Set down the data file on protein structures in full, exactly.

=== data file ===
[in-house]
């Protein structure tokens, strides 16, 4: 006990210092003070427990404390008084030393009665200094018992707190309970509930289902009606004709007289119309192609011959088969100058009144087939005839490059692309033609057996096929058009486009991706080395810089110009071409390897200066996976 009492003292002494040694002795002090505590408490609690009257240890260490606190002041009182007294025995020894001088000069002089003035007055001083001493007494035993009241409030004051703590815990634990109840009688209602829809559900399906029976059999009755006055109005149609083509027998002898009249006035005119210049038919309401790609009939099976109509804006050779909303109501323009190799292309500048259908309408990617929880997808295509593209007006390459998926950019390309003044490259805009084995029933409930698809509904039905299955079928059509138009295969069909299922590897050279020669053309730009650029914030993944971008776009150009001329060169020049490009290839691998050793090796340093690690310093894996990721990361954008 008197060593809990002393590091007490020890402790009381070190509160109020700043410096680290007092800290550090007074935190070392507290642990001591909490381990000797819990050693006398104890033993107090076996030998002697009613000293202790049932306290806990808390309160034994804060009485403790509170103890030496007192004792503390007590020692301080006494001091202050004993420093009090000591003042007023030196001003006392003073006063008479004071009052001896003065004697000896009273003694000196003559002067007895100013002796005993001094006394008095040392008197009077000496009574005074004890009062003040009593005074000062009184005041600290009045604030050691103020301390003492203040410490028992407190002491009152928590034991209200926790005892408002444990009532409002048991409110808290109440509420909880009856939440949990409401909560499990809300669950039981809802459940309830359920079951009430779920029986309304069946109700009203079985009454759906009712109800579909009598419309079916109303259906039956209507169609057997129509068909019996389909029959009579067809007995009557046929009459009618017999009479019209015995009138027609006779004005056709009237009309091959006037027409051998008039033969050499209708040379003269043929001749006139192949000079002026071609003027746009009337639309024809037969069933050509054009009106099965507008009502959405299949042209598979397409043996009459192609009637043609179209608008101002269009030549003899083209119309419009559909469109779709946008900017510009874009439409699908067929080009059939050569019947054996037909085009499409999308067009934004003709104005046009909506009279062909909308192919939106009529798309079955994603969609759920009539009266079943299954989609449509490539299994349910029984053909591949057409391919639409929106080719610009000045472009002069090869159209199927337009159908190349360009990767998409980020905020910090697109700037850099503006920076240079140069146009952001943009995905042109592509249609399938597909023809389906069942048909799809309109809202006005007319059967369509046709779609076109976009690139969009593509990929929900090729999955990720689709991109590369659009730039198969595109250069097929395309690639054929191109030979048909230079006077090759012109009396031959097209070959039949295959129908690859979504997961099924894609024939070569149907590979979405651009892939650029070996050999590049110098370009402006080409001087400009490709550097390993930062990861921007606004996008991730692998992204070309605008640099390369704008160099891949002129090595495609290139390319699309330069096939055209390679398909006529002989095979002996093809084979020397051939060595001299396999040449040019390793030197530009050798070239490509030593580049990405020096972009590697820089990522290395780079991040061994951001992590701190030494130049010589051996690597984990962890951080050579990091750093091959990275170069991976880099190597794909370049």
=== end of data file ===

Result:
[in-house]
């Protein structure tokens, strides 16, 4: 006990210092003070427990404390008084030393009665200094018992707190309970509930289902009606004709007289119309192609011959088969100058009144087939005839490059692309033609057996096929058009486009991706080395810089110009071409390897200066996976 009492003292002494040694002795002090505590408490609690009257240890260490606190002041009182007294025995020894001088000069002089003035007055001083001493007494035993009241409030004051703590815990634990109840009688209602829809559900399906029976059999009755006055109005149609083509027998002898009249006035005119210049038919309401790609009939099976109509804006050779909303109501323009190799292309500048259908309408990617929880997808295509593209007006390459998926950019390309003044490259805009084995029933409930698809509904039905299955079928059509138009295969069909299922590897050279020669053309730009650029914030993944971008776009150009001329060169020049490009290839691998050793090796340093690690310093894996990721990361954008 008197060593809990002393590091007490020890402790009381070190509160109020700043410096680290007092800290550090007074935190070392507290642990001591909490381990000797819990050693006398104890033993107090076996030998002697009613000293202790049932306290806990808390309160034994804060009485403790509170103890030496007192004792503390007590020692301080006494001091202050004993420093009090000591003042007023030196001003006392003073006063008479004071009052001896003065004697000896009273003694000196003559002067007895100013002796005993001094006394008095040392008197009077000496009574005074004890009062003040009593005074000062009184005041600290009045604030050691103020301390003492203040410490028992407190002491009152928590034991209200926790005892408002444990009532409002048991409110808290109440509420909880009856939440949990409401909560499990809300669950039981809802459940309830359920079951009430779920029986309304069946109700009203079985009454759906009712109800579909009598419309079916109303259906039956209507169609057997129509068909019996389909029959009579067809007995009557046929009459009618017999009479019209015995009138027609006779004005056709009237009309091959006037027409051998008039033969050499209708040379003269043929001749006139192949000079002026071609003027746009009337639309024809037969069933050509054009009106099965507008009502959405299949042209598979397409043996009459192609009637043609179209608008101002269009030549003899083209119309419009559909469109779709946008900017510009874009439409699908067929080009059939050569019947054996037909085009499409999308067009934004003709104005046009909506009279062909909308192919939106009529798309079955994603969609759920009539009266079943299954989609449509490539299994349910029984053909591949057409391919639409929106080719610009000045472009002069090869159209199927337009159908190349360009990767998409980020905020910090697109700037850099503006920076240079140069146009952001943009995905042109592509249609399938597909023809389906069942048909799809309109809202006005007319059967369509046709779609076109976009690139969009593509990929929900090729999955990720689709991109590369659009730039198969595109250069097929395309690639054929191109030979048909230079006077090759012109009396031959097209070959039949295959129908690859979504997961099924894609024939070569149907590979979405651009892939650029070996050999590049110098370009402006080409001087400009490709550097390993930062990861921007606004996008991730692998992204070309605008640099390369704008160099891949002129090595495609290139390319699309330069096939055209390679398909006529002989095979002996093809084979020397051939060595001299396999040449040019390793030197530009050798070239490509030593580049990405020096972009590697820089990522290395780079991040061994951001992590701190030494130049010589051996690597984990962890951080050579990091750093091959990275170069991976880099190597794909370049």